There’s always little riffs and melodies coming out. Sometimes they come out as complete songs, or 2 or 3 minute sections which we develop from there.

Al: I take care of the lyrics and melodies, and it’s surprising how many times what I have already written matches what Mark has written, or vice versa. We all throw in ideas. There’s no sort of ‘this is my song’. Apart from the initial After Tomorrow Comes and The Man Who Never Was everything else has been collaborative. I don’t think anything would sound the same if we didn’t have everybody throwing in their ideas. I think it’s important. None of us are precious. It’s a genuine pleasure to get in a room and start to write something. It comes together quite quickly. We don’t preen things for hours and hours, and weeks and weeks. We tend to throw out ideas and it works organically.

Mark: We’ve just completed the last song on the new album in about two days.

Al: It’s called This Heart’s Alive. We’ve released a couple of songs from the new album – In Amber and Justified, and they both sound quite different. With This Heart’s Alive we recorded it in one evening, and came back and mixed in another evening, having written it in only a few hours. I think sometimes in progressive music there’s a tendency to try to make it as complicated as possible. I’m not arguing we’re The Beatles or only play three chords, but we have an unspoken understanding that the song comes first.

TPA: You have a new album out soon. What’s it called and when is it out?

Al: It’s called A Tower Of Clocks. It’s 99% recorded. We’re back in the studio next week to hopefully finish things off.

TPA: You’ve been touring some of it already. Does ‘road testing’ it live change it when recording?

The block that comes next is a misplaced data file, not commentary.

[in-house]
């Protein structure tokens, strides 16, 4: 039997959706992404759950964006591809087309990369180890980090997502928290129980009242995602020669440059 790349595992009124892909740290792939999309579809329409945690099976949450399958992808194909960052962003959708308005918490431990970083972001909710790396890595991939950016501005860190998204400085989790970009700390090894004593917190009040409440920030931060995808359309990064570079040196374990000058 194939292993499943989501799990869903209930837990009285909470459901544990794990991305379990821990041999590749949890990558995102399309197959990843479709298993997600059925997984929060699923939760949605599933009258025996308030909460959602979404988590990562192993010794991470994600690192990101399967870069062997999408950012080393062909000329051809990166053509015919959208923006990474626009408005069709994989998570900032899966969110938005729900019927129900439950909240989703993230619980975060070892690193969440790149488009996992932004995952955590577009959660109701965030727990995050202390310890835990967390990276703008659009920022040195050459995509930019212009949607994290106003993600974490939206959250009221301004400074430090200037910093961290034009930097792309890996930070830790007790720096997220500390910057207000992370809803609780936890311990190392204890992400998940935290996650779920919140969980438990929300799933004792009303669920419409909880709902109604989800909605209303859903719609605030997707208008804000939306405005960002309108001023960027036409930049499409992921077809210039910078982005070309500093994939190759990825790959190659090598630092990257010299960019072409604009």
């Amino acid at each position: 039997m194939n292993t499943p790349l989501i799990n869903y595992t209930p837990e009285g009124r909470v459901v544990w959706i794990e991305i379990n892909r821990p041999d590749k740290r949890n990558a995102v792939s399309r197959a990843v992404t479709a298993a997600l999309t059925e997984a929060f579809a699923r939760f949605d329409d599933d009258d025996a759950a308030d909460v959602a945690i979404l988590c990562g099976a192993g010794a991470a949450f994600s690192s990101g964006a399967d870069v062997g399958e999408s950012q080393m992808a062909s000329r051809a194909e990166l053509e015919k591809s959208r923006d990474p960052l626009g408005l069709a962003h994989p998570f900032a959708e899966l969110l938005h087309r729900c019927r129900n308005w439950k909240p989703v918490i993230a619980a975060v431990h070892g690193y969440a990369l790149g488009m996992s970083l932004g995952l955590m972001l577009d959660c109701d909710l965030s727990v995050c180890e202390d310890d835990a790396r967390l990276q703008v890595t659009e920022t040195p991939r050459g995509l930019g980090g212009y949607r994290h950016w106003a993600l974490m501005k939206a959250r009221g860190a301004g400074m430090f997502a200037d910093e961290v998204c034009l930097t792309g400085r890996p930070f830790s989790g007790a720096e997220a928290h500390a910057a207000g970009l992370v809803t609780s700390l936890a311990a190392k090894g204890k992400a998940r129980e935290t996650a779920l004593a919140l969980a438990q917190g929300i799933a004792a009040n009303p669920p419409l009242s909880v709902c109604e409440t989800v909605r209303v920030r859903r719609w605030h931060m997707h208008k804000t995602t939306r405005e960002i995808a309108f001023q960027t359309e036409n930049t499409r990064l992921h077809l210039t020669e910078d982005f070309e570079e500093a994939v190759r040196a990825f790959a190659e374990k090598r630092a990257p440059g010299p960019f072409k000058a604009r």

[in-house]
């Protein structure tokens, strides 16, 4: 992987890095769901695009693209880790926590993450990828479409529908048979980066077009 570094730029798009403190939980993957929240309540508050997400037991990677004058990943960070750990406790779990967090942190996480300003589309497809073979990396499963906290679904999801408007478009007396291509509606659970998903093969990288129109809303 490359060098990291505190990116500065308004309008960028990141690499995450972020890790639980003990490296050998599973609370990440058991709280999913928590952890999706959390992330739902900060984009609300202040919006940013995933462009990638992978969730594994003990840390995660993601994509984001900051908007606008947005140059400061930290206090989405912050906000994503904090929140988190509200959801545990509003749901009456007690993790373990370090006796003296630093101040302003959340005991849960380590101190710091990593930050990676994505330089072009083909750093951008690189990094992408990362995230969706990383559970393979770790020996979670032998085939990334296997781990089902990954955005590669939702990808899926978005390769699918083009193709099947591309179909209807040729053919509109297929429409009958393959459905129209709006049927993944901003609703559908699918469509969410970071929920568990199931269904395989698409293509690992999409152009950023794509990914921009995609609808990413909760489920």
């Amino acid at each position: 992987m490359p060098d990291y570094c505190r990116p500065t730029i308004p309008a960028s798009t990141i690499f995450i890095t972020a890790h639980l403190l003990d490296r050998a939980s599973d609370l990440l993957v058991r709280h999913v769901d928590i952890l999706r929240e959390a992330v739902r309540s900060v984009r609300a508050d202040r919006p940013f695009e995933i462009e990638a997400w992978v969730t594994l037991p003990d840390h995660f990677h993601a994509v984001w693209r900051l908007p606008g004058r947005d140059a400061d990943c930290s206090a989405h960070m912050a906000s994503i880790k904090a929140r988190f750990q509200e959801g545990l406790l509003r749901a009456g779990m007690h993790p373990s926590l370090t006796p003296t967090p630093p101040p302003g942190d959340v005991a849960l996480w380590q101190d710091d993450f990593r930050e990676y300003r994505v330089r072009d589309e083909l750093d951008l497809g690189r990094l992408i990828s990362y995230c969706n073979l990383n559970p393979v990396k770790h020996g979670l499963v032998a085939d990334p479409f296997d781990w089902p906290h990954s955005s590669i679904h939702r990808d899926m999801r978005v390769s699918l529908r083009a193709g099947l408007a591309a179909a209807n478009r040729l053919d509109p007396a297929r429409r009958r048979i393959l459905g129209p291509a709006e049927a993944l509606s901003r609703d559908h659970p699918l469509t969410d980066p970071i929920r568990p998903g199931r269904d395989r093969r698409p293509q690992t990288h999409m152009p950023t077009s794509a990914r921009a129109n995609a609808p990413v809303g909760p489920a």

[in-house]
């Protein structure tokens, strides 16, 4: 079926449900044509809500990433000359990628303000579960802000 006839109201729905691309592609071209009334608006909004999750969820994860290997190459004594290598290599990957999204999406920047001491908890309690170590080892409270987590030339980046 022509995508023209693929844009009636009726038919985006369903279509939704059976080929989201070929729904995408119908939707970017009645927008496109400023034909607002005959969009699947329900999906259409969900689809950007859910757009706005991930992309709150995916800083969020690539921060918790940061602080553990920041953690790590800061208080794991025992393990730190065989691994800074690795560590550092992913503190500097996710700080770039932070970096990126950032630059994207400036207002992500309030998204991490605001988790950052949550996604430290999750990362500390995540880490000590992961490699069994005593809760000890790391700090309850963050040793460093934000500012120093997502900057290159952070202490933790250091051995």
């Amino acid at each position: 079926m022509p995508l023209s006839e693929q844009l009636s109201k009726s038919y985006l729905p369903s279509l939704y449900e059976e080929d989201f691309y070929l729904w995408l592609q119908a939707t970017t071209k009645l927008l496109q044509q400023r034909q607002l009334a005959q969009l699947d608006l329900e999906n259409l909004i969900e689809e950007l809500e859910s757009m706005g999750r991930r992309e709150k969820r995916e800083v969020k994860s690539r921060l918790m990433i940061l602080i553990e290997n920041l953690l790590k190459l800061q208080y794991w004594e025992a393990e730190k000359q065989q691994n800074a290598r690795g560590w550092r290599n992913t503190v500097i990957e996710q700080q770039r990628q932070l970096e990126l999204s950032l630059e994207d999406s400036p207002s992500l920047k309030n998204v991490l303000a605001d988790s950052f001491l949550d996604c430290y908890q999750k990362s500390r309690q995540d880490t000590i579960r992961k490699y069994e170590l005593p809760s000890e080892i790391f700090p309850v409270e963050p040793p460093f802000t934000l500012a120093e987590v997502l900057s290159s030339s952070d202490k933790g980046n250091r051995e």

Mark: A couple of songs have changed. The opening instrumental track Herald has changed after doing it live.

TPA: You played that at last year’s Summer’s End Festival. I enjoyed it.

Mark: It’s been re-done as it had developed so much live since then.

Peter: The other songs we’ve written since then have evolved so much it made Herald feel a bit stale, so we tweaked it.

Scott: It’s been very well received even though it’s very different now.

Al: It’s what bands used to do in the ’70s. My favourite band Rush used to go out on a tour and their tour would be playing the album that wasn’t released yet.

TPA: Dark Side Of The Moon was toured extensively before release. You seem to be really determined to play as much as you can live. How challenging is it to get gigs and get the punters there?

Mark: The challenging part is that we’re all working as well, and there’s six of us to gather which is hard.

Al: The surprising thing for us is we started playing to 20, 30 or 40 people – but then we played the Robin 2 in Bilston and we’d heard horror stories about good bands playing to only small audiences. So we were pleased to have over 130 at the Robin 2 and 180 turn up for another gig.